we should all be allowed to pursue our own passions.
It takes time for serve volleyers to develop. When Agassi played Pete for the first time, he didn't think he'd ever see him on the tour again.
Pat Rafter didn't really excel until his late twenties.
Number1Coach said Pete';s jr career was OK at best. Hahhaha. Fundamentally, I like Number1Coach/dad/massage therapist/whatever. But, he was just not there. Folks here are going on what they read and what we hear on The Tennis Channel. LOL! We've got the blind leading the blind up in here, LOL!
Also, guys, I was there. Pete's jr career was good. Really good in spurts. Everyone knew him. He was not quite legendary in jrs (like Al Parker, Chris Garner, Francisco Montana, Aaron Krickstein, Agassi, Courier, Luke Jensen, Chang, Courier, David Wheaton, Mal Washington, Martin Blackman), but literally everyone knew him and his family. Everyone saw him as a gangly, dorky kid with serious potential. Top guys respected him as a player.
Sampras played up. He changed his game.
He rode that serve and volley to the Hall of Fame.
He's Sampras and he knows it.
It worked out.
Agree completely. And the videos of young Pete confirm what slice said.
I consider myself somewhat of a Sampras fan and I am not sure why some say his junior career was not good. He did change his backhand which set him back some. But he had wins over Weaton and he beat Chang in the US Junior Championships at age 16. He also was picked for the Junior Davis Cup team at age 16. I believe he cracked the top 100 at age 17. Sounds like a pretty amazing junior career considering he changed his backhand in the middle of it! I read somewhere his sister said he would try almost any sport as a boy and excel so he was quite a gifted athlete even as a child.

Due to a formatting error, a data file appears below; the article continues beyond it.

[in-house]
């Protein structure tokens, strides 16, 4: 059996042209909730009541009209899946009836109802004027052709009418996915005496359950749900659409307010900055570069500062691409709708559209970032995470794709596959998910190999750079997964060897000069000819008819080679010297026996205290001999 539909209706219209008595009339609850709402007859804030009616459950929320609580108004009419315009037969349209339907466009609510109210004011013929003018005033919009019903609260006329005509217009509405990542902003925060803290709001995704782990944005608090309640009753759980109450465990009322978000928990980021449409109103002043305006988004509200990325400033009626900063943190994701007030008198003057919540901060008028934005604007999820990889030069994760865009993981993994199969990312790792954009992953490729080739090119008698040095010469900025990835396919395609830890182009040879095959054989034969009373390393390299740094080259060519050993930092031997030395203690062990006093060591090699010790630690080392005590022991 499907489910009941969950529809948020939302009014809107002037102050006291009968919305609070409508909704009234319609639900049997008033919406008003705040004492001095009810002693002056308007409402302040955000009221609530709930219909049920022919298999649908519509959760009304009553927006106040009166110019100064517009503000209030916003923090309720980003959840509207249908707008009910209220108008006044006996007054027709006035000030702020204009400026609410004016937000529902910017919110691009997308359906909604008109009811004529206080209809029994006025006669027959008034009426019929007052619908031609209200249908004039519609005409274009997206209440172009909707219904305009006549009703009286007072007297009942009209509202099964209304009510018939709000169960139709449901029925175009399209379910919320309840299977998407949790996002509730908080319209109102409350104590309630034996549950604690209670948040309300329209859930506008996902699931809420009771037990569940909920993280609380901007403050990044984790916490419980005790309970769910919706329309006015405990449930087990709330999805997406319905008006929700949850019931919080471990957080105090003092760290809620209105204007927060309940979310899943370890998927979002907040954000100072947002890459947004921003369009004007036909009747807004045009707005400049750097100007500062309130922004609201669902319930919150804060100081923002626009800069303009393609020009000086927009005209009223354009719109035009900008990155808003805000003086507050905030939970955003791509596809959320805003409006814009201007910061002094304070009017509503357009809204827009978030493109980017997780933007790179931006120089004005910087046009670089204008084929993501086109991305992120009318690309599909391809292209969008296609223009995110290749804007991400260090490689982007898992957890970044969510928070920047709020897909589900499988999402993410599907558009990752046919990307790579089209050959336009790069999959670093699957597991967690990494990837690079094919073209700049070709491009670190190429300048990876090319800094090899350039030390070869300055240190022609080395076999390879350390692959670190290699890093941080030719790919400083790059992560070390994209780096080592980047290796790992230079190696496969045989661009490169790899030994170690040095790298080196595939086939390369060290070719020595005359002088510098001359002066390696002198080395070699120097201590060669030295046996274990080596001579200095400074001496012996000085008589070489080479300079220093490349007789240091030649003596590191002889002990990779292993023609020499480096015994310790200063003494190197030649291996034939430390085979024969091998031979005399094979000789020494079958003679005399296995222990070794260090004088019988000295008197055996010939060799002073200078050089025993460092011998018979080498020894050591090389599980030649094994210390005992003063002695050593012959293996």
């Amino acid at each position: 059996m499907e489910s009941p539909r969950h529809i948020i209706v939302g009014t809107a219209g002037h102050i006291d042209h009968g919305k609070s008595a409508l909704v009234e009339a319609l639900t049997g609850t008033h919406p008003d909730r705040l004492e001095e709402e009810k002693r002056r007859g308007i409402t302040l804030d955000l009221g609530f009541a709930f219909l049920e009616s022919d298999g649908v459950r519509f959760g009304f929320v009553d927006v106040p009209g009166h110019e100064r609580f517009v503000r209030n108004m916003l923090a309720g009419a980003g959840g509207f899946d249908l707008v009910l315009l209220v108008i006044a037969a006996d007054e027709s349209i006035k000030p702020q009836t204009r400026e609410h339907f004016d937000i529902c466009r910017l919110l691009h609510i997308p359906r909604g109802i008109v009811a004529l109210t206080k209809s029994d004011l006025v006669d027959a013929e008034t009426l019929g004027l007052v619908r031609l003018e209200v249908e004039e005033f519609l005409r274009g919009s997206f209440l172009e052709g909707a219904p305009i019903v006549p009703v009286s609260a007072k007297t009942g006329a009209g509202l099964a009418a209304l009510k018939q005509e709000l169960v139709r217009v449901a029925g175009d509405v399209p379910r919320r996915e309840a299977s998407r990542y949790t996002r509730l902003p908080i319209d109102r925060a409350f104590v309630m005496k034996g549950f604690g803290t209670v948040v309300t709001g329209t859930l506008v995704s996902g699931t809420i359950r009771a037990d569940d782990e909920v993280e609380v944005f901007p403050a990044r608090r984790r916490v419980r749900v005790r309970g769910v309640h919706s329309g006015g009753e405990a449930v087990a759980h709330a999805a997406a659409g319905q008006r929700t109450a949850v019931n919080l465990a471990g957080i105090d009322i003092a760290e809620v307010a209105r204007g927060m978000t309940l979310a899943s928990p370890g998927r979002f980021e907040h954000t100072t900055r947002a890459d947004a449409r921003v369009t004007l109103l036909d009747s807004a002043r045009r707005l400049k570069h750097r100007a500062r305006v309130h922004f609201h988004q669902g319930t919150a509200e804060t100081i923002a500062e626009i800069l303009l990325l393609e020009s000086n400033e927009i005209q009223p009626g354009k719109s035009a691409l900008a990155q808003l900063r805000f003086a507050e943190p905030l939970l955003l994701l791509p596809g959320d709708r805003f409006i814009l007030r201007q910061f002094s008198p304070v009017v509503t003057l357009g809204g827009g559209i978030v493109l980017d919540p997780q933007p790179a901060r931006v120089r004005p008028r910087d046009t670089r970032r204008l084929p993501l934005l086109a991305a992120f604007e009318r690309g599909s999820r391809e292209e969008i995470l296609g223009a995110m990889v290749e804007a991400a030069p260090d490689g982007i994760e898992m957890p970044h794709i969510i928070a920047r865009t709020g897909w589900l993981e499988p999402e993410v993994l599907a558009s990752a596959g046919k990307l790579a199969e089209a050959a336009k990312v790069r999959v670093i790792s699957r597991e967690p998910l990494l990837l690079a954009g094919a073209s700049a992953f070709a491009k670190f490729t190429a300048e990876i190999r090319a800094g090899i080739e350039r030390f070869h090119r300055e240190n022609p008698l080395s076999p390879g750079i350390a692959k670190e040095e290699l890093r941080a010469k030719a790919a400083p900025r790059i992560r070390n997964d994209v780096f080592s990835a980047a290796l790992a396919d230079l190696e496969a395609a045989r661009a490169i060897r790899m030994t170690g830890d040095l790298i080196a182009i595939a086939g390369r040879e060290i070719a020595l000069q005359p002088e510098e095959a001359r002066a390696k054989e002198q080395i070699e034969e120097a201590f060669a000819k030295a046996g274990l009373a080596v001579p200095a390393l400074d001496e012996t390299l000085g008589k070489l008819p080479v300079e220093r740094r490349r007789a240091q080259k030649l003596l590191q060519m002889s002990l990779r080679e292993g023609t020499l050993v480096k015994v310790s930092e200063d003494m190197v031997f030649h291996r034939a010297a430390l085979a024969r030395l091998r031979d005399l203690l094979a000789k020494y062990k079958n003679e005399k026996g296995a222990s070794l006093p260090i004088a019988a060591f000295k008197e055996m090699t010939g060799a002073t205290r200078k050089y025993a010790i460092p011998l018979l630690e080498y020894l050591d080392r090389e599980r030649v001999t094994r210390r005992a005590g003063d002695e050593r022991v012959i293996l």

They did not follow tennis in the early-mid 80s.
They are under 35. Or they took up tennis pretty late in life.
They did not play at a high level at all, ever, let alone alongside Pete, Andre, Francisco, Wheaton, Mal, Martin, Chang, Ty Tucker, Blackman, Jensen, Parker, Garner, et al.
They believe whatever sensationalist nonsense is promulgated in mainstream tennis media as tennis struggles to be all Hollywood and stuff.
They try to make history fit their agenda.
Reminds me of the great Wuhl line:
if the truth is less interesting than the legend, print the legend.
Okay, sorry for the diversion. Back to raising a tennis-playing kid.
Oh, btw, I took that USTA parenting questionnaire. My kids scored me higher than I scored myself, hahah. I thought that was hilarious....being the intense taskmaster that I am.
Here are some clips overheard in our family truckster/tennis tournament SUV:
You must win.
It's us against them! You know that by now!
Okay, kid, now that you are 8 you must serve and volley.
Come on, girl, there is no reason not to try a tweener in that situation.
Tonight, we're going to watch the Pat Rafter HD video on the high backhand volley. Then we eat kale and goji berries. Then we play baroque music while we try drill.